Pujols Flies the Coup, but Media’s Reaction Is Foul

(The following is being syndicated from The Captain’s Blog).

Albert Pujols, one of the greatest players in the history of the game and most revered figures in the city of St. Louis, is a coward who lacks leadership skills, at least according to the headline writers at Yahoo! Sports.

Judging by the solemn photo of Pujols, crouching low after allowing a relay throw to slip by his glove, you’d think the Cardinals’ first baseman did something heinous. Was he caught cheating on the field? Or, maybe he put a personal accomplishment ahead of team goals? Perhaps he had an argument with his manager, or disrespected a teammate in full view of the country? Pujols did none of those things. He simply skipped out on reporters by leaving the clubhouse soon after the game.

Yahoo! Sports Teaser for a Column by Jeff Passan
Source: Yahoo! Sports

Yahoo! Sports wasn’t alone in criticizing Pujols for his early exit. In columns and tweets, media members took turns lambasting the MVP for his refusal to live up to his post game obligations. Not content to simply cover the World Series, many in the media instead decided to make their role a central story line.

Years ago, before the advent of RSNs, blogs, twitter, and various other new media outlets, the press was a vital link between players and fans. Teams accorded special access to ink-stained scribes because it was in their best business interests. Understanding the value of their symbiotic relationship, writers also tended to shy away from sensational stories. It was a working relationship that benefitted both sides. Like or not, however, that dynamic no longer exists.

Because of the proliferation of “new media”, teams rely less and less on the traditional media for exposure. Between RSNs, which cater to specific teams, and national outlets like ESPN, which depend on sports programming, not to mention the countless social media outlets and independent blogs, leagues enjoy unparalleled exposure, an increasing amount of which comes from alternative means. Meanwhile, traditional media has evolved toward sensationalism as it tries to compete with the expanding market place. The result has been countless examples of unsubstantiated character assassinations perpetuated by outlets that once turned their nose up at such methods of reporting (see how the steroid controversy has been handled for a perfect example). As a result, the symbiotic relationship has been broken.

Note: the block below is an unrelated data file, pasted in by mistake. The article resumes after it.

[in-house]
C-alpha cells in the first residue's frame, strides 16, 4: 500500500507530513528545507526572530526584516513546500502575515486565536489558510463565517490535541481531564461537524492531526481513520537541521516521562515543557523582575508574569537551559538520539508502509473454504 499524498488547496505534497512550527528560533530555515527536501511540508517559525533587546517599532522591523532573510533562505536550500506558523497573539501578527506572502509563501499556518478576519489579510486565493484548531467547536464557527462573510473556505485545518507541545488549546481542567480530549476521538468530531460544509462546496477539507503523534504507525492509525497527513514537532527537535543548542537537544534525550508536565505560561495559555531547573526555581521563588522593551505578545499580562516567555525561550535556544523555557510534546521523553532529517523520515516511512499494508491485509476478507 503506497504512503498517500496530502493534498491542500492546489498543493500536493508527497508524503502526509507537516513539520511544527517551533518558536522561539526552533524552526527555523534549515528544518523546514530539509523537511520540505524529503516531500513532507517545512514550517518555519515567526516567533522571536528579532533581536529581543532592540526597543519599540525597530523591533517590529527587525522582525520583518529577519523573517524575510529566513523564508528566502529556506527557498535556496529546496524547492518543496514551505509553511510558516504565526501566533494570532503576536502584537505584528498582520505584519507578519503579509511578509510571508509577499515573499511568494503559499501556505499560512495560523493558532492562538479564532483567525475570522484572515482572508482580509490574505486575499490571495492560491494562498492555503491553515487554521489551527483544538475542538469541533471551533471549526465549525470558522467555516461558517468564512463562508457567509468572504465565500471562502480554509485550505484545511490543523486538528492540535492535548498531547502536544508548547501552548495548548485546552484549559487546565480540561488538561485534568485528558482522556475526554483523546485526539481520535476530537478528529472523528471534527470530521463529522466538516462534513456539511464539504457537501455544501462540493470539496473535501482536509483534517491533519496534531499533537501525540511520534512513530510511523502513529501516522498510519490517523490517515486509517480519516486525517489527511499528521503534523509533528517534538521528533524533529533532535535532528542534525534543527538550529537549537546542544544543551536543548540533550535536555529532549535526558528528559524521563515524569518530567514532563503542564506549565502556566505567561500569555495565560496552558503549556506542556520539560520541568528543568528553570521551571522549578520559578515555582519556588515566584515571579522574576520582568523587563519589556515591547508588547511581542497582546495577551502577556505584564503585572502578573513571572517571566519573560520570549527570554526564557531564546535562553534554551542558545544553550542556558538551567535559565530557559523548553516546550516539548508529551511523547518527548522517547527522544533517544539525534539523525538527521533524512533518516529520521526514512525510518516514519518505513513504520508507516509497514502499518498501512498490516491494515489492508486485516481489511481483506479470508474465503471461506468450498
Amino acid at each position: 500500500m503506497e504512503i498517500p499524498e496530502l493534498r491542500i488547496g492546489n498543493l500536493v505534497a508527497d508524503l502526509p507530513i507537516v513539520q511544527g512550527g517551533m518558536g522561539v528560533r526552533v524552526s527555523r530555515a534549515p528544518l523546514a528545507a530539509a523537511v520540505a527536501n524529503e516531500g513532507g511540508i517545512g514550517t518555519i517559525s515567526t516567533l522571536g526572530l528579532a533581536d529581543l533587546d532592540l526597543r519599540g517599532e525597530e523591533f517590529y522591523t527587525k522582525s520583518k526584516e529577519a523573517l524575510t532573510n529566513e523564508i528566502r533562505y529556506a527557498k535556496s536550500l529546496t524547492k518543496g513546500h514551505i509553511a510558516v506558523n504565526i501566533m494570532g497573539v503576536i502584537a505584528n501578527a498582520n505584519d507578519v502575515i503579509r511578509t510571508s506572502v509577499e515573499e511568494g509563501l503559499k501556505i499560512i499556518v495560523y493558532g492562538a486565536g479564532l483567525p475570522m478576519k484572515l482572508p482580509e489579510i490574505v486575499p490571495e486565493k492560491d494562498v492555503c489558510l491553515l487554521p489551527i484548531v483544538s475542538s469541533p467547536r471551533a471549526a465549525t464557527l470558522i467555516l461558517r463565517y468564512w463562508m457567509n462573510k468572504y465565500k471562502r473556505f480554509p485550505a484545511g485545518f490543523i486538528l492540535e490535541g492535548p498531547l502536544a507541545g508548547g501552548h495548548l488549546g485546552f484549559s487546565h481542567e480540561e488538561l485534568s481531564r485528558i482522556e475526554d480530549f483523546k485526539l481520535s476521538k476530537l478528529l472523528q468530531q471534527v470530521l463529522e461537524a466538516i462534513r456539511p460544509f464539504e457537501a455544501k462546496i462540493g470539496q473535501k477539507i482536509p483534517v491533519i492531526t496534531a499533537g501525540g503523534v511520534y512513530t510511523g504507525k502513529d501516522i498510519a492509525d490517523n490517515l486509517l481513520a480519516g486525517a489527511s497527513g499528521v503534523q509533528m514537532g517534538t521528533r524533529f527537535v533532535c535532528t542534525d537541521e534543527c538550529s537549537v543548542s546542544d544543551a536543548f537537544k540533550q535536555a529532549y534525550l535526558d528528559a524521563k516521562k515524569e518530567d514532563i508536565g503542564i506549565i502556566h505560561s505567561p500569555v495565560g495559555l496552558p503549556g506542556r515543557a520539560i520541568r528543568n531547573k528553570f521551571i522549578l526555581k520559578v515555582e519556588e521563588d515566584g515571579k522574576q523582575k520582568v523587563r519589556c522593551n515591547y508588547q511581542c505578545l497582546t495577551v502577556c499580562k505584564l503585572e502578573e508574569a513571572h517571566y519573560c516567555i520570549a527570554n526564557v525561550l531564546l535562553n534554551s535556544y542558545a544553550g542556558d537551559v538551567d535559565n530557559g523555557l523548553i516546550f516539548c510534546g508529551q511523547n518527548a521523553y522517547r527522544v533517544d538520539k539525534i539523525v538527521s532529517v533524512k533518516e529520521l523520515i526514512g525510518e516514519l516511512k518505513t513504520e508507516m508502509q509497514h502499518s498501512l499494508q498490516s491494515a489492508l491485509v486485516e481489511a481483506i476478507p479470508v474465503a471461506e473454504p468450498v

Put simply, if the New York Daily News decided to cut out Yankees coverage, the former would take the much bigger hit. Viewed in that context, Pujols decision to skip out on the media was really nothing more than a discourteous act. Should he have hung around to help out some of the writers looking for a quote or two about the game? Sure. Did his failure to do so amount to cowardice and failed leadership? Absolutely not.

Babe Ruth clowns around at the 1922 BBWAA Dinner in New York.

It’s easy to understand why the traditional media feels threatened when a player denies them access. It’s not because they feel a responsibility to the fans, as many members frequently claim. Journalistic sensibilities also play little role. Rather, it is a defense mechanism based on self preservation. After all, one of the few things that separates the traditional media from the new media is access, and once that is taken away, the line becomes completely blurred.

Had Albert Pujols remained in the clubhouse, he likely would have talked about misjudging the throw, being disappointed, and vowing to play better in Texas. In all honesty, would any of that have really enhanced the game story? Although a few quotes from Pujols would have been nice, so much else happened in the game. By fixating on what Pujols said, or didn’t say, it makes you wonder if the well of creativity has run dry. If so, that would explain why the media more regularly makes itself a part of the story, instead of simply reporting on it.

13 thoughts on “Pujols Flies the Coup, but Media’s Reaction Is Foul

  1. “After all, one of the few things that separates the traditional media from the new media is access, and once that is taken away, the line becomes completely blurred.”

    Great analysis. It’s pretty absurd to watch the media get outraged every time a player blows them off (see Soriano earlier this year), but sometimes you have to wonder what value they are really adding in this new age of journalism.

    Access is what distinguishes them from bloggers for sure (though that line is getting blurred as well as some bloggers begin to get more access), but if access is only going to be used to collect lame quote from players and use them to incite controversy, then I don’t see what they are really bringing to the table.